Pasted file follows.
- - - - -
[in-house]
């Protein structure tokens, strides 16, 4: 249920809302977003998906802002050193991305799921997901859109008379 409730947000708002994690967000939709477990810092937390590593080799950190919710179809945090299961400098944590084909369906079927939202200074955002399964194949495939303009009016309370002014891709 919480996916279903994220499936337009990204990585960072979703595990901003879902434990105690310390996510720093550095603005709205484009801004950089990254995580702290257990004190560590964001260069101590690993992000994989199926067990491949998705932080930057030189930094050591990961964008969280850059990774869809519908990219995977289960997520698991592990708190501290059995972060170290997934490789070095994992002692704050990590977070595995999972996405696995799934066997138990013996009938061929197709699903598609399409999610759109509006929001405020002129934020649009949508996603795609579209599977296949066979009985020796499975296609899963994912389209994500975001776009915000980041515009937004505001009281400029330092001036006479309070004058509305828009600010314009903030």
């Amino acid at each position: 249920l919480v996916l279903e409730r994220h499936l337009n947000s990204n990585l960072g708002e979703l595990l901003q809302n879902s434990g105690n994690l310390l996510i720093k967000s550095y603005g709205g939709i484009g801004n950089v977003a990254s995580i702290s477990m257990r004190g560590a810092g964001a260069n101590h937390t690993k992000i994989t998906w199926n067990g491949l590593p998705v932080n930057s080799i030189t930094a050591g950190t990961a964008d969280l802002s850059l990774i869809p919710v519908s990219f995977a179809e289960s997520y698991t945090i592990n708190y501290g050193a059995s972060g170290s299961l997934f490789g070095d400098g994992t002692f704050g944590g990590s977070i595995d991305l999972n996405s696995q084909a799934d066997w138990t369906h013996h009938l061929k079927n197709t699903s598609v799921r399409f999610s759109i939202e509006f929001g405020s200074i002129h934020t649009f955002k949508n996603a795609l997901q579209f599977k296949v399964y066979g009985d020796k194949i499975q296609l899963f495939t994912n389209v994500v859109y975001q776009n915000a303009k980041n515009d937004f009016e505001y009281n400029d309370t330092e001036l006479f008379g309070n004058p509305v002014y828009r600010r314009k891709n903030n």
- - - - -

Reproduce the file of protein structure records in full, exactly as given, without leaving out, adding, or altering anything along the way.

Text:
[in-house]
């Protein structure tokens, strides 16, 4: 249920809302977003998906802002050193991305799921997901859109008379 409730947000708002994690967000939709477990810092937390590593080799950190919710179809945090299961400098944590084909369906079927939202200074955002399964194949495939303009009016309370002014891709 919480996916279903994220499936337009990204990585960072979703595990901003879902434990105690310390996510720093550095603005709205484009801004950089990254995580702290257990004190560590964001260069101590690993992000994989199926067990491949998705932080930057030189930094050591990961964008969280850059990774869809519908990219995977289960997520698991592990708190501290059995972060170290997934490789070095994992002692704050990590977070595995999972996405696995799934066997138990013996009938061929197709699903598609399409999610759109509006929001405020002129934020649009949508996603795609579209599977296949066979009985020796499975296609899963994912389209994500975001776009915000980041515009937004505001009281400029330092001036006479309070004058509305828009600010314009903030």
């Amino acid at each position: 249920l919480v996916l279903e409730r994220h499936l337009n947000s990204n990585l960072g708002e979703l595990l901003q809302n879902s434990g105690n994690l310390l996510i720093k967000s550095y603005g709205g939709i484009g801004n950089v977003a990254s995580i702290s477990m257990r004190g560590a810092g964001a260069n101590h937390t690993k992000i994989t998906w199926n067990g491949l590593p998705v932080n930057s080799i030189t930094a050591g950190t990961a964008d969280l802002s850059l990774i869809p919710v519908s990219f995977a179809e289960s997520y698991t945090i592990n708190y501290g050193a059995s972060g170290s299961l997934f490789g070095d400098g994992t002692f704050g944590g990590s977070i595995d991305l999972n996405s696995q084909a799934d066997w138990t369906h013996h009938l061929k079927n197709t699903s598609v799921r399409f999610s759109i939202e509006f929001g405020s200074i002129h934020t649009f955002k949508n996603a795609l997901q579209f599977k296949v399964y066979g009985d020796k194949i499975q296609l899963f495939t994912n389209v994500v859109y975001q776009n915000a303009k980041n515009d937004f009016e505001y009281n400029d309370t330092e001036l006479f008379g309070n004058p509305v002014y828009r600010r314009k891709n903030n």